Eight years later when my nephew came to live with me in New York in order to pursue his dream of being an actor--unlike me, he actually liked acting--I saw Ron again. I didn't know if he would remember me. "Remember you?" he said. "I've thought about you so many times over these years!"

"Why?" I mean, I remembered him, as over the years his words had been almost like guiding lights while I went about saving myself from that tower, and developing something other than a great rap, a version of myself that people could accuse of a lot of things, but not of being a "twit." But I had to be one of hundreds of students to wander into those four black walls and be put under Ron's glaring gaze. "When you walked into my class," he told me. "I thought: She's Katherine Hepburn with sex appeal. I'm going to make her a star." I began to feel a slight flush from flattery just then, but this was Ron, and I should have known better. He went on. "But it was quickly apparent to me," he said. "That you had absolutely no talent. I mean none. I learned a great lesson from you," he said. "I can teach acting. But I can't teach talent."

Ron was also the first one who knew that I was a writer. "If you only had for acting what you have for books," he said to me once during class as we talked about Love in the Time of Cholera and Hemingway and whatever else we were reading.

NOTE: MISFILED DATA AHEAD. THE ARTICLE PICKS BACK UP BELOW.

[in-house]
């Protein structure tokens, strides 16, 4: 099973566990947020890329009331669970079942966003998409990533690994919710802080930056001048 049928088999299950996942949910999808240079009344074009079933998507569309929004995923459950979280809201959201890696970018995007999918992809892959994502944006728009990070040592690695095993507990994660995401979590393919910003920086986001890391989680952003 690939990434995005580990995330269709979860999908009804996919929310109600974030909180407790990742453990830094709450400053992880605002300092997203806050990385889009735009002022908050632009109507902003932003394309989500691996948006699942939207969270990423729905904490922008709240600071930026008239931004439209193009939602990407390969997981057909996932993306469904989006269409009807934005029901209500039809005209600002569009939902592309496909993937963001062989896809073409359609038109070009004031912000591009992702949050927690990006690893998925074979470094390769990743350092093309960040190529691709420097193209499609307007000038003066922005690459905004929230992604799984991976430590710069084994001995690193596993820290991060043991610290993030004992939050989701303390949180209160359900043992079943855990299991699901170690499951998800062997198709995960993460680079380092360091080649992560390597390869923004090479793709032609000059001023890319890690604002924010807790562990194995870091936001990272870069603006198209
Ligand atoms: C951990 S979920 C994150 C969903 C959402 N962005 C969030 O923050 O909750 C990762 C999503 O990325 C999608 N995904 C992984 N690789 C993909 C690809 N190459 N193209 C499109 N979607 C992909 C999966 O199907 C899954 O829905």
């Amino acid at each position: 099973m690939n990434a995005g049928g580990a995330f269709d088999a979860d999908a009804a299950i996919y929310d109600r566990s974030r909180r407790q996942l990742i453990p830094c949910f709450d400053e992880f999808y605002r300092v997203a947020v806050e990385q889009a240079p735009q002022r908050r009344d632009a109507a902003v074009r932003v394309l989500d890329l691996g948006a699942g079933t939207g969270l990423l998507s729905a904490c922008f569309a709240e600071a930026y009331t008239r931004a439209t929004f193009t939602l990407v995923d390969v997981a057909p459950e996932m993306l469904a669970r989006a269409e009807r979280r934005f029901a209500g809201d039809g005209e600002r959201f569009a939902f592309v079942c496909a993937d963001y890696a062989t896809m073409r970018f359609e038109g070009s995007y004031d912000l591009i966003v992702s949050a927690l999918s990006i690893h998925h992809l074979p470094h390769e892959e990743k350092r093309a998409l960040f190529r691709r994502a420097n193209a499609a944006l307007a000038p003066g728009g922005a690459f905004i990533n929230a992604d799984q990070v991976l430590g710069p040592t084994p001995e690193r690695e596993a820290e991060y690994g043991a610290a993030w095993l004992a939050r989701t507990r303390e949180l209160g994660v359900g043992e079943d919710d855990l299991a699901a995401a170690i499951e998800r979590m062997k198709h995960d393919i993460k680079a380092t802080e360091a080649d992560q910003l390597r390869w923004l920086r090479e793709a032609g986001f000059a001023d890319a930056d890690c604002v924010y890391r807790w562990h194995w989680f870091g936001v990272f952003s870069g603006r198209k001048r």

"What do you mean?" I asked.

"See!? Never mind! You're just so fucking literal!" Then he threw a pencil at me.

I thought about Ron today, as it is clearly a day for remembering. Plus, every year, he sends out a letter that he wrote on the first anniversary of 9/11, remembering his experience of that day. I'm posting it here. Thanks, Ron, for this letter, and for setting me on the right path, such as it has been.

September 11, 2002

There is a beautiful sky today in NYC. Very much like a year ago.  But it's windy.  Eerily windy.  It's just an eerie day in general.

So many things came flooding back from my experience a year ago.  I was there you know, as I think I mentioned to some of you before.  Although I am almost never in that neighborhood it just so happened that I was on jury duty and was headed to the courthouse to continue deliberations on a drug case the judge had handed us the day before.  I just walked out of the #1Train stop at West Broadway and Franklin and was crossing West Broadway toward Centre Street when the first plane hit. I thought the pilot must have had had a stroke or something.

A crowd gathered on my corner and watched the flames. We just shook our heads and said very little.  I remember thinking two things; first I thought: 'well the plane hit pretty high in the building and it's early, maybe there aren't too many people up there yet,' and 'I better get going so I won't be late for court.'